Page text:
After attending the 1893 World Columbian Exposition in Chicago every civic leader in America boarded the train to return home knowing exactly what his city should look like. Large swaths of landscaped grounds with plenty of green grass and surrounded by orderly sparkling white buildings designed to look like Greek temples. In Denver the main champion for the City Beautiful movement in the early 1900s was mayor Robert W. Speer.
Denver already had a leg up on achieving the urban ideal with its recently constructed State Capitol that looked a lot like the United States Capitol. The Capitol had been sited on a hill just a few blocks from the central business district and was already attracting its share of stately mansions. Speer hired Charles Mulford Robinson to develop plans for the area and Robinson proposed creating a Civic Center flowing down from the Capitol to be lined withe new municipal buildings around the park grounds.
All was proceeding according to Speer’s vision and then the plan was voted down in the 1907 election. An then Speer got voted out of office. He continued to collect ideas for a Civic Center, however, and was eventually voted back into office in 1917, with a new charter giving the mayor expanded powers. Civic Center Park was officially opened in 1919 and the area has been the center for government, the arts, history and learning in Denver ever since.
Our walking tour of Denver’s Civic Center will begin in the center of the 15 acres of landscaped grounds with the Rocky Mountains at our back and a golden dome in front of us...
bounded by Colfax Avenue, Grant Street, 14th Avenue and Lincoln Street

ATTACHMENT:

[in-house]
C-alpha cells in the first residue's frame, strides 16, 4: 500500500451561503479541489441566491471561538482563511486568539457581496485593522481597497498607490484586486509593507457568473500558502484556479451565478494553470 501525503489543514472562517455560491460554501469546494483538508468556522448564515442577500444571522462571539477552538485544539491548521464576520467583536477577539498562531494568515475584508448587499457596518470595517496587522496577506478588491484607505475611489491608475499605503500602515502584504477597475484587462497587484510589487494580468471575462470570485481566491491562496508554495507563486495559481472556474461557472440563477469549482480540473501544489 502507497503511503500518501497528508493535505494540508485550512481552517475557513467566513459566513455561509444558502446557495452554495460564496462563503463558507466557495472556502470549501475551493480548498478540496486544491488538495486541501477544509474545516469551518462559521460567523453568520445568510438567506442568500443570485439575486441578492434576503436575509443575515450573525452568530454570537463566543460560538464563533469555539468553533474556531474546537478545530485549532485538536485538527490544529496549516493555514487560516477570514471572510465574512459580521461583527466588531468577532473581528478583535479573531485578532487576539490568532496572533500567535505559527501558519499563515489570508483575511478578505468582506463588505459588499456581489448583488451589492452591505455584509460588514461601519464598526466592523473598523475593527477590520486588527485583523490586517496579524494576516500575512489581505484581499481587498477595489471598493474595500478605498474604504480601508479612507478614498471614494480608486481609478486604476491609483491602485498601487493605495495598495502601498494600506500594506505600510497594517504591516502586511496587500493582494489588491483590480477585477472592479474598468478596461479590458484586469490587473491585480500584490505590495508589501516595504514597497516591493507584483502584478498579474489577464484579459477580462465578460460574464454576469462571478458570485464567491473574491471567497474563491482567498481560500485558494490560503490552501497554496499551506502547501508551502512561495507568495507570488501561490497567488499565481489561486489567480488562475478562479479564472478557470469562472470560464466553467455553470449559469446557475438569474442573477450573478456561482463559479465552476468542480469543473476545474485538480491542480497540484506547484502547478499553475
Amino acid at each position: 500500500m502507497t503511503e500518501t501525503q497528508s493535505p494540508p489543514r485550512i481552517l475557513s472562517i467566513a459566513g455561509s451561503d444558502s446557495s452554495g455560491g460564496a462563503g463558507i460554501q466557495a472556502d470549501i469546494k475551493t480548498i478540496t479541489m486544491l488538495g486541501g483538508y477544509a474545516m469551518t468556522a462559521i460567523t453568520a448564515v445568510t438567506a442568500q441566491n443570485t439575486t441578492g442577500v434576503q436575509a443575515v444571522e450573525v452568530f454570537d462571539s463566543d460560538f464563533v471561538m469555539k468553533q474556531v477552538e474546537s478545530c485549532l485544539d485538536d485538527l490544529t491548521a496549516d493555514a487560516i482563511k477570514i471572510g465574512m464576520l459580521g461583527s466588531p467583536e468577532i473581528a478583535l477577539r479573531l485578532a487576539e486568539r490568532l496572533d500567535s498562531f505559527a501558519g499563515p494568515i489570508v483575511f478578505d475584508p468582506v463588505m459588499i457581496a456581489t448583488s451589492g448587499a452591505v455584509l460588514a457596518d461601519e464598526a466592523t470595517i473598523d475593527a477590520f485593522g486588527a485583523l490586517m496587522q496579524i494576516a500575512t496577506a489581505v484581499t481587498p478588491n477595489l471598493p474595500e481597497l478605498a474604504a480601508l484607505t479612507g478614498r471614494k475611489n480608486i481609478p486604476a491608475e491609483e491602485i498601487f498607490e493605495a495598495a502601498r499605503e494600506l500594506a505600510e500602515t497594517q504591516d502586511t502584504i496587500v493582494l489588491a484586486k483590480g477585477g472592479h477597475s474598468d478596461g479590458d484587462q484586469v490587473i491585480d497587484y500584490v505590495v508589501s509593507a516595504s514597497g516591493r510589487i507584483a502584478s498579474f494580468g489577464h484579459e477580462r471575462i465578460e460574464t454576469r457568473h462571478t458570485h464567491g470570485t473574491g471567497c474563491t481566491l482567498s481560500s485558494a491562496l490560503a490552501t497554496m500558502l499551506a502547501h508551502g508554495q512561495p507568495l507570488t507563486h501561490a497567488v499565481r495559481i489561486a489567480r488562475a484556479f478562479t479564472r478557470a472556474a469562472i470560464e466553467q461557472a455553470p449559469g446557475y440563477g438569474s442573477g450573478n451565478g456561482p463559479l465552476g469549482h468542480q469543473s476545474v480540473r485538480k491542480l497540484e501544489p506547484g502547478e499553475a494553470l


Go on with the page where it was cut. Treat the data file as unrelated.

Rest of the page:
The Colorado State Capitol building was constructed on a slight rise above the surrounding city in 1896 on Brown’s Bluff, land owned and donated by Ohio carpenter-turned Denver developer Henry C. Brown. The spanking new government home made a fine companion for Brown’s recently constructed Palace Hotel a few blocks away. Elijah E. Myers, the only architect to design three state capitol buildings - Michigan and Texas are the others - drew up the Neoclassical plans using the United States Capitol as a model. Corinthian porticoes grace all four elevations; the main entrance faces west, towards the city and boasts a statuary group symbolizing the progress of the State and its resources. Some of those resources were used in the construction - Colorado white granite for the exterior and Yule Marble from the Elk Mountains that is the only marble mined in America for the floors. The entire known supply of rare Colorado Rose Onyx quarried near the town of Beulah was used on the inside walls. In 1908, $4,000 of gold leaf was applied to gild the central dome. The steps on the west flank are used to measure the official height of the City of Denver - or whatever technology is “official” at the time. The original engraving of “One Mile Above Sea Level” was on the 15th step; in 1969 it was determined to be the 18th step and in 2003 the 13th step was deemed to be exactly 5,280 feet above sea level.